A more mature organisation may collect all its assurance resources in an organisation such as a PMO that is independent of all projects and programmes – and potentially independent of any portfolios. This is entirely dependent on the nature of the organisation, the scale and complexity of its projects, programmes and portfolios, its capability maturity and also its environment.

Some more complex environments may need multiple assurance teams. For example, in a regulated environment there may be an internal team the focuses on effective and efficient management and an external team that focuses on conformance with regulations.

In these environments each team will have their own procedures and scope designed to meet the needs of one group of stakeholders. It is possible for the total assurance burden to become onerous and even unworkable. In these circumstances, the sponsor must get the different teams to work in a co-ordinated manner, sharing information where possible and ensuring that all aspects are covered. This approach is known as integrated assurance.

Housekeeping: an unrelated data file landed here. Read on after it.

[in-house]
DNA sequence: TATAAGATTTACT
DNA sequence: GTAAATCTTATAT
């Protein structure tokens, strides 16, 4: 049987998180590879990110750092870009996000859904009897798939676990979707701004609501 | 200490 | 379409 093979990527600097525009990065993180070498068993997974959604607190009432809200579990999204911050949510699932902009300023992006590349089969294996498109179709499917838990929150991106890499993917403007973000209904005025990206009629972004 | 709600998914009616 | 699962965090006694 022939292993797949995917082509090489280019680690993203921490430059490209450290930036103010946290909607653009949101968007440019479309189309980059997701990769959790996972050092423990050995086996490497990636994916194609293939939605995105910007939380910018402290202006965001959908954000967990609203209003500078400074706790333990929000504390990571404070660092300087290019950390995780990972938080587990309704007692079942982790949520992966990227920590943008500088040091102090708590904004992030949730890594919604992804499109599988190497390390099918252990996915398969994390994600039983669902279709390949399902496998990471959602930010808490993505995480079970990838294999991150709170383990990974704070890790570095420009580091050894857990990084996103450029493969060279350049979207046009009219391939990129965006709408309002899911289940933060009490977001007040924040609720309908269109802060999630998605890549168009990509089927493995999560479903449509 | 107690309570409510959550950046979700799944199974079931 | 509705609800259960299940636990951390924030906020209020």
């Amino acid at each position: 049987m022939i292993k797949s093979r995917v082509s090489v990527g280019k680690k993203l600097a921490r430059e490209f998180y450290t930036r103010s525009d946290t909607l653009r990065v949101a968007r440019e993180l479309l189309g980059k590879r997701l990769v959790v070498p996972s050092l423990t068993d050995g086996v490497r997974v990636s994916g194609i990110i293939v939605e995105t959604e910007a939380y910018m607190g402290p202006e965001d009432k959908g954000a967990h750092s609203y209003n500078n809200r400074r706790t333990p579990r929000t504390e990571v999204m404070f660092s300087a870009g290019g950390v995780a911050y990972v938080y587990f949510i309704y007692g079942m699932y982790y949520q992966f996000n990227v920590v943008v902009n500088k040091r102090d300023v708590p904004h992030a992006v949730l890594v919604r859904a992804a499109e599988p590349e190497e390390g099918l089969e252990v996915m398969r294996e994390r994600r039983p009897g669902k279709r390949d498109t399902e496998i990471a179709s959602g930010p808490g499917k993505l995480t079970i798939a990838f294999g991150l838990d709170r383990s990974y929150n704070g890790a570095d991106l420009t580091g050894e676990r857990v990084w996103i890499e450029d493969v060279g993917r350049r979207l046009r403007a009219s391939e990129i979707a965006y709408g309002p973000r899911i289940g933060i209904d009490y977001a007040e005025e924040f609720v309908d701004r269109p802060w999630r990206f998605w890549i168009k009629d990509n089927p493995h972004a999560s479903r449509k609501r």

Portfolio sponsors are often part of the organisation’s main governing board. At this level assurance provides a vital link to organisational governance. Usually, the organisation’s audit committee has a general duty for ensuring that the board has the assurance that it needs. In a mature organisation, this means that the assurance of projects, programmes and portfolios ultimately flows through the organisation to body responsible for corporate governance.

 

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Assurance